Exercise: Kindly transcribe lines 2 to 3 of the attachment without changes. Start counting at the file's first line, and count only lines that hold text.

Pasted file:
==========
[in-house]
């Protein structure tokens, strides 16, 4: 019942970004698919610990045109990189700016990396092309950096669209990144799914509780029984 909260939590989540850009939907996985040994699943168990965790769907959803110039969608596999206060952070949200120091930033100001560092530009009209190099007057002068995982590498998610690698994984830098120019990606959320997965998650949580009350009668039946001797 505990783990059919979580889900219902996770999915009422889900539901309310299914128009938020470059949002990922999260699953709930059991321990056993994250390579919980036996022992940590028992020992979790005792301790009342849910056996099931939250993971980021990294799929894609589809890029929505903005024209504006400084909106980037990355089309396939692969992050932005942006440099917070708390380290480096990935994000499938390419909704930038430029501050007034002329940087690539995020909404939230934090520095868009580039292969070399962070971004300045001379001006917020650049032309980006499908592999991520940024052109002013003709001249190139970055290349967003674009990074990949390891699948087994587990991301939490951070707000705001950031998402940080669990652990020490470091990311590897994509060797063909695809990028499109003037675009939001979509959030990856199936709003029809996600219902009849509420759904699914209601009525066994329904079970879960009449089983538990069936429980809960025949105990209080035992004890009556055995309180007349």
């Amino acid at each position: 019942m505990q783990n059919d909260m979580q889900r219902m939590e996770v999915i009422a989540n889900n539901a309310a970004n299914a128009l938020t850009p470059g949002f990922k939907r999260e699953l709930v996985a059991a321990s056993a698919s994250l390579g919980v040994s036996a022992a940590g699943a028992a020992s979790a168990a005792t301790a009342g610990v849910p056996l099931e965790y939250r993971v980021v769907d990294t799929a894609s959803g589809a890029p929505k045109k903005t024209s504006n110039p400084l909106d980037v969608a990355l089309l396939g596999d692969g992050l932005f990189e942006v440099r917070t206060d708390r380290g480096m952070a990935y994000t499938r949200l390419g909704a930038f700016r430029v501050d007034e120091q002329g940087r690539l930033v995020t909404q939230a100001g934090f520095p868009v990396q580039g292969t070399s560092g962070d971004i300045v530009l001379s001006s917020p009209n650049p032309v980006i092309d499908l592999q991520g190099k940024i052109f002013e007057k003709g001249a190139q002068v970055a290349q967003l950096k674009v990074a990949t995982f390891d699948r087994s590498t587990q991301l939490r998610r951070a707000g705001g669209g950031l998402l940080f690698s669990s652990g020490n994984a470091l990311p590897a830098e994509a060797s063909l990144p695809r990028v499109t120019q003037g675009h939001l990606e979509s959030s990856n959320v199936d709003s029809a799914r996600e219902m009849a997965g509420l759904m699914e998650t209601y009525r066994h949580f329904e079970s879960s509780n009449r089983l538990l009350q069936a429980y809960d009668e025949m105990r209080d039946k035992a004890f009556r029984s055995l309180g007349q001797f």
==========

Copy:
């Protein structure tokens, strides 16, 4: 019942970004698919610990045109990189700016990396092309950096669209990144799914509780029984 909260939590989540850009939907996985040994699943168990965790769907959803110039969608596999206060952070949200120091930033100001560092530009009209190099007057002068995982590498998610690698994984830098120019990606959320997965998650949580009350009668039946001797 505990783990059919979580889900219902996770999915009422889900539901309310299914128009938020470059949002990922999260699953709930059991321990056993994250390579919980036996022992940590028992020992979790005792301790009342849910056996099931939250993971980021990294799929894609589809890029929505903005024209504006400084909106980037990355089309396939692969992050932005942006440099917070708390380290480096990935994000499938390419909704930038430029501050007034002329940087690539995020909404939230934090520095868009580039292969070399962070971004300045001379001006917020650049032309980006499908592999991520940024052109002013003709001249190139970055290349967003674009990074990949390891699948087994587990991301939490951070707000705001950031998402940080669990652990020490470091990311590897994509060797063909695809990028499109003037675009939001979509959030990856199936709003029809996600219902009849509420759904699914209601009525066994329904079970879960009449089983538990069936429980809960025949105990209080035992004890009556055995309180007349």
């Amino acid at each position: 019942m505990q783990n059919d909260m979580q889900r219902m939590e996770v999915i009422a989540n889900n539901a309310a970004n299914a128009l938020t850009p470059g949002f990922k939907r999260e699953l709930v996985a059991a321990s056993a698919s994250l390579g919980v040994s036996a022992a940590g699943a028992a020992s979790a168990a005792t301790a009342g610990v849910p056996l099931e965790y939250r993971v980021v769907d990294t799929a894609s959803g589809a890029p929505k045109k903005t024209s504006n110039p400084l909106d980037v969608a990355l089309l396939g596999d692969g992050l932005f990189e942006v440099r917070t206060d708390r380290g480096m952070a990935y994000t499938r949200l390419g909704a930038f700016r430029v501050d007034e120091q002329g940087r690539l930033v995020t909404q939230a100001g934090f520095p868009v990396q580039g292969t070399s560092g962070d971004i300045v530009l001379s001006s917020p009209n650049p032309v980006i092309d499908l592999q991520g190099k940024i052109f002013e007057k003709g001249a190139q002068v970055a290349q967003l950096k674009v990074a990949t995982f390891d699948r087994s590498t587990q991301l939490r998610r951070a707000g705001g669209g950031l998402l940080f690698s669990s652990g020490n994984a470091l990311p590897a830098e994509a060797s063909l990144p695809r990028v499109t120019q003037g675009h939001l990606e979509s959030s990856n959320v199936d709003s029809a799914r996600e219902m009849a997965g509420l759904m699914e998650t209601y009525r066994h949580f329904e079970s879960s509780n009449r089983l538990l009350q069936a429980y809960d009668e025949m105990r209080d039946k035992a004890f009556r029984s055995l309180g007349q001797f």